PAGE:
second time in eight road starts this season,
allowing all five runs on 11 hits in 7 2-3 innings.
Tigers 4, Astros 3
HOUSTON — Ian Kinsler hit a three-run
homer with two outs in the ninth inning to rally
the Detroit past Houston after Max Scherzer
struck out a season-high 13 batters.
Detroit trailed by one before Kinsler sent
an 81 mph slider from Jerome Williams (1-4)
to left-center for a 4-2 lead. Kinsler also had a
double in his seventh straight multihit game and
33rd this season.
Nick Castellanos and Eugenio Suarez both
singled in the ninth before Kinsler connected.
Suarez finished with three hits, including an
RBI single in the fifth.
Phil Coke (1-1) pitched a scoreless eighth
and Joe Nathan allowed a run in the ninth
before earning his 17th save in 22 chances.
Angels 6, Royals 2
KANSAS CITY, Mo. — Albert Pujols and
David Freese combined to drive in five runs
as Los Angeles beat the Kansas City for their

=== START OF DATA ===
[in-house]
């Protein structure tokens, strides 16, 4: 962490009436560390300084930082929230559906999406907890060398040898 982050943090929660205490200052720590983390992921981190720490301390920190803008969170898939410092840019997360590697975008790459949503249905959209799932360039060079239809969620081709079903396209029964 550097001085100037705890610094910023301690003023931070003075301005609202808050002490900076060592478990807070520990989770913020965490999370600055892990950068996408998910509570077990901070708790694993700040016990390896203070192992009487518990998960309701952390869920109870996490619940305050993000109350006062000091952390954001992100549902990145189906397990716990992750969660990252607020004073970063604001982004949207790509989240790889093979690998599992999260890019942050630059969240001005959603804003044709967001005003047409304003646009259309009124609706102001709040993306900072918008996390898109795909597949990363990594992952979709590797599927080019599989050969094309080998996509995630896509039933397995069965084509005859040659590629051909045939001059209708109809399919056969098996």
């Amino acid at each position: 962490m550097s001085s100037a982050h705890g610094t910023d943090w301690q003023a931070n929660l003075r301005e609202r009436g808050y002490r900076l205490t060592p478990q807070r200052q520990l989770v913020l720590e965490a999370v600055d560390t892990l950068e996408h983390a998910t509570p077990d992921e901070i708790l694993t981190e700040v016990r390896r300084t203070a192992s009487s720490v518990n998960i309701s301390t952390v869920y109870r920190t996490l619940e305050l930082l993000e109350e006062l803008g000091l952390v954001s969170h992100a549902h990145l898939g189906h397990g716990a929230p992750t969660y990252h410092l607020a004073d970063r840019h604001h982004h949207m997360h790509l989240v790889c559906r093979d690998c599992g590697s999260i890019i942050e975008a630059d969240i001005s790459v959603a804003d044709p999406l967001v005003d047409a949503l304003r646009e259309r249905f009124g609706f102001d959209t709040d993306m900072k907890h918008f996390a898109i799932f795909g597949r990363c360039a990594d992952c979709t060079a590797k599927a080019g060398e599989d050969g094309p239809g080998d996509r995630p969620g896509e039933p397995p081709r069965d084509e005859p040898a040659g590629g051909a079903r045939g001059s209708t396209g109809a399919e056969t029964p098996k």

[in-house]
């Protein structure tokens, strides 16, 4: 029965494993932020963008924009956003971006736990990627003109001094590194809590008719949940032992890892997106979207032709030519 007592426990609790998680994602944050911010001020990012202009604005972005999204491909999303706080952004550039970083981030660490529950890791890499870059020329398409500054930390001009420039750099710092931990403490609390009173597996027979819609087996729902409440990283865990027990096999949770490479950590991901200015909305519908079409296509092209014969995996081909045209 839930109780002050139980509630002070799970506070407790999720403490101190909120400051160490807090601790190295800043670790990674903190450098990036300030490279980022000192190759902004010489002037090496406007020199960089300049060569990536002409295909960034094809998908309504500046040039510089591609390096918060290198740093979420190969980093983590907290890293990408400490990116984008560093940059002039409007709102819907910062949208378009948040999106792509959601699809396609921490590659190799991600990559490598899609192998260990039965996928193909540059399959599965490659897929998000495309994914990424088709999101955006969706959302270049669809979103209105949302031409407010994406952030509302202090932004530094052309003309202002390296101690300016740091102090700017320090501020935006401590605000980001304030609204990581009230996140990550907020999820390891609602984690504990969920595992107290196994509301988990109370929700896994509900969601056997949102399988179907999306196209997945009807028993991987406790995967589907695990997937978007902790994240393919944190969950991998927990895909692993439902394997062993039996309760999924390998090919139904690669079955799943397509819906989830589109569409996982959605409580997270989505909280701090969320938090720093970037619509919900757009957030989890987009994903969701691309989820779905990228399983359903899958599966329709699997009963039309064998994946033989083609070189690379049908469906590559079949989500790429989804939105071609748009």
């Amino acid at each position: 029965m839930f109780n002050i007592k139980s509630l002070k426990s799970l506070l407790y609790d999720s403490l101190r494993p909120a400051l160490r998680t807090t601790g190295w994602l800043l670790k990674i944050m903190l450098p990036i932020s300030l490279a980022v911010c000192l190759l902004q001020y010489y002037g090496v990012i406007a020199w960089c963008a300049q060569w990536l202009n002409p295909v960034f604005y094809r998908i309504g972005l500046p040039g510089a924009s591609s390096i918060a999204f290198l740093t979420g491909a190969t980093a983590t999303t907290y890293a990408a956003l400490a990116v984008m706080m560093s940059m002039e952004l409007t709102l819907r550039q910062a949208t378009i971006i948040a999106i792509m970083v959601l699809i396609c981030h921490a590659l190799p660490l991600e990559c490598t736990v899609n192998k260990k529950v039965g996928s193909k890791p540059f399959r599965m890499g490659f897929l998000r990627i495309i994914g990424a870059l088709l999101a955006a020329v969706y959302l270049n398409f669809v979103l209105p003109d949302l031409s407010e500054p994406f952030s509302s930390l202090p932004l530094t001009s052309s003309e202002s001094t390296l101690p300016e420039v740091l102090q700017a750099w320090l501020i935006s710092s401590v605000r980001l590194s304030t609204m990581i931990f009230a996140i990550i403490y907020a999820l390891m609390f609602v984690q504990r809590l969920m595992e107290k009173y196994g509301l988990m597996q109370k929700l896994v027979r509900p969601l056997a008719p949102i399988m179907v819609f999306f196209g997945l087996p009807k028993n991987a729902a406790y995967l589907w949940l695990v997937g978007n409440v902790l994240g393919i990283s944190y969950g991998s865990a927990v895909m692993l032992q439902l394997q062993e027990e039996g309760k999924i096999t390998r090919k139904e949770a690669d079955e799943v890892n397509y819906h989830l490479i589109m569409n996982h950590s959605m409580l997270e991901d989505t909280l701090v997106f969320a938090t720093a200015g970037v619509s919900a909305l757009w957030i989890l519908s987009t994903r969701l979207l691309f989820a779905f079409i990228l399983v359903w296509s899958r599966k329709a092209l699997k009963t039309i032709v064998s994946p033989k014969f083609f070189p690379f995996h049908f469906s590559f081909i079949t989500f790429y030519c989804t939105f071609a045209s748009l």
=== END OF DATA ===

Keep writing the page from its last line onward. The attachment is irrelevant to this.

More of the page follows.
seventh victory in eight games.
There were two rain delays with the second
after the fourth inning lasting 3:58. The game
didn’t end until nearly 7 hours after it started.
Rookie right-hander Mike Morin (2-1),
who went to high school at a Kansas City
suburb, allowed two runs on two hits over two
innings to pick up the victory.
Royals rookie Yordano Ventura (5-7) took
the loss.
Athletics 7, Marlins 6
MIAMI — Josh Donaldson’s two-out RBI
single scored the go-ahead run from second
base in the 14th inning, and Oakland beat
Miami.
For the second game in a row, the Athletics
won despite squandering a 4-0 lead. They also
overcame a blown save by Sean Doolittle,
whose streak of 26 2-3 innings ended when